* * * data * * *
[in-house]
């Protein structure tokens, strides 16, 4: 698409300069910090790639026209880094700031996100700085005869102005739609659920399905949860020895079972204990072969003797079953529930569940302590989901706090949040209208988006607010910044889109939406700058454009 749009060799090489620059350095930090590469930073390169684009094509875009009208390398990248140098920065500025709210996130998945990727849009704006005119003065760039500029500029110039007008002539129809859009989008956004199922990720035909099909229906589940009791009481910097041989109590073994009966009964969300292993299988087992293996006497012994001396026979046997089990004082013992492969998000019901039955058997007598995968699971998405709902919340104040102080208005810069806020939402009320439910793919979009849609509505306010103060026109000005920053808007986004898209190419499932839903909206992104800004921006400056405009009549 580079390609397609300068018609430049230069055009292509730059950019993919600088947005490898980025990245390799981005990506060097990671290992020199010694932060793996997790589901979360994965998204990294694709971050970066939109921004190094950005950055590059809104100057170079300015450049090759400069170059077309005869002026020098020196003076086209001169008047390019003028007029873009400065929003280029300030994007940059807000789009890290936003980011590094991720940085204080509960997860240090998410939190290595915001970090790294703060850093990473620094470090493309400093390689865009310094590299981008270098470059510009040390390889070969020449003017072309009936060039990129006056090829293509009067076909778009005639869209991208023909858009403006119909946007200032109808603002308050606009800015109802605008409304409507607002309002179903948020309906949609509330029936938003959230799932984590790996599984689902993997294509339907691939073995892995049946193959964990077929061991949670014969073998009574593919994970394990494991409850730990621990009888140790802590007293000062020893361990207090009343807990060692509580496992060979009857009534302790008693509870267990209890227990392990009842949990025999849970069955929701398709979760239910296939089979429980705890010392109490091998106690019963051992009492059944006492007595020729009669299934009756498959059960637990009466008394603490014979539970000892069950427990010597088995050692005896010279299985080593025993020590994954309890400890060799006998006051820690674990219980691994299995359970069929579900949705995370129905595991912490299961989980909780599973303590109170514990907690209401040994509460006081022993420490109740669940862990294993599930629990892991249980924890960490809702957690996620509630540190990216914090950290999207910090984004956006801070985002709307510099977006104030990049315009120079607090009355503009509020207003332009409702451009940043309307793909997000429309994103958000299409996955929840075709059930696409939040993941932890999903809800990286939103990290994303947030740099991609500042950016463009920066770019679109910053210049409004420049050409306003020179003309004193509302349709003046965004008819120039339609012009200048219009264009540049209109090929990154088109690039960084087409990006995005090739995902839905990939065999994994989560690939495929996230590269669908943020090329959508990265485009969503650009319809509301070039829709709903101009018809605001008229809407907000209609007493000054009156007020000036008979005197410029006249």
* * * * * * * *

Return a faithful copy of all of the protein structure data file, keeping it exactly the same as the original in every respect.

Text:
[in-house]
């Protein structure tokens, strides 16, 4: 698409300069910090790639026209880094700031996100700085005869102005739609659920399905949860020895079972204990072969003797079953529930569940302590989901706090949040209208988006607010910044889109939406700058454009 749009060799090489620059350095930090590469930073390169684009094509875009009208390398990248140098920065500025709210996130998945990727849009704006005119003065760039500029500029110039007008002539129809859009989008956004199922990720035909099909229906589940009791009481910097041989109590073994009966009964969300292993299988087992293996006497012994001396026979046997089990004082013992492969998000019901039955058997007598995968699971998405709902919340104040102080208005810069806020939402009320439910793919979009849609509505306010103060026109000005920053808007986004898209190419499932839903909206992104800004921006400056405009009549 580079390609397609300068018609430049230069055009292509730059950019993919600088947005490898980025990245390799981005990506060097990671290992020199010694932060793996997790589901979360994965998204990294694709971050970066939109921004190094950005950055590059809104100057170079300015450049090759400069170059077309005869002026020098020196003076086209001169008047390019003028007029873009400065929003280029300030994007940059807000789009890290936003980011590094991720940085204080509960997860240090998410939190290595915001970090790294703060850093990473620094470090493309400093390689865009310094590299981008270098470059510009040390390889070969020449003017072309009936060039990129006056090829293509009067076909778009005639869209991208023909858009403006119909946007200032109808603002308050606009800015109802605008409304409507607002309002179903948020309906949609509330029936938003959230799932984590790996599984689902993997294509339907691939073995892995049946193959964990077929061991949670014969073998009574593919994970394990494991409850730990621990009888140790802590007293000062020893361990207090009343807990060692509580496992060979009857009534302790008693509870267990209890227990392990009842949990025999849970069955929701398709979760239910296939089979429980705890010392109490091998106690019963051992009492059944006492007595020729009669299934009756498959059960637990009466008394603490014979539970000892069950427990010597088995050692005896010279299985080593025993020590994954309890400890060799006998006051820690674990219980691994299995359970069929579900949705995370129905595991912490299961989980909780599973303590109170514990907690209401040994509460006081022993420490109740669940862990294993599930629990892991249980924890960490809702957690996620509630540190990216914090950290999207910090984004956006801070985002709307510099977006104030990049315009120079607090009355503009509020207003332009409702451009940043309307793909997000429309994103958000299409996955929840075709059930696409939040993941932890999903809800990286939103990290994303947030740099991609500042950016463009920066770019679109910053210049409004420049050409306003020179003309004193509302349709003046965004008819120039339609012009200048219009264009540049209109090929990154088109690039960084087409990006995005090739995902839905990939065999994994989560690939495929996230590269669908943020090329959508990265485009969503650009319809509301070039829709709903101009018809605001008229809407907000209609007493000054009156007020000036008979005197410029006249």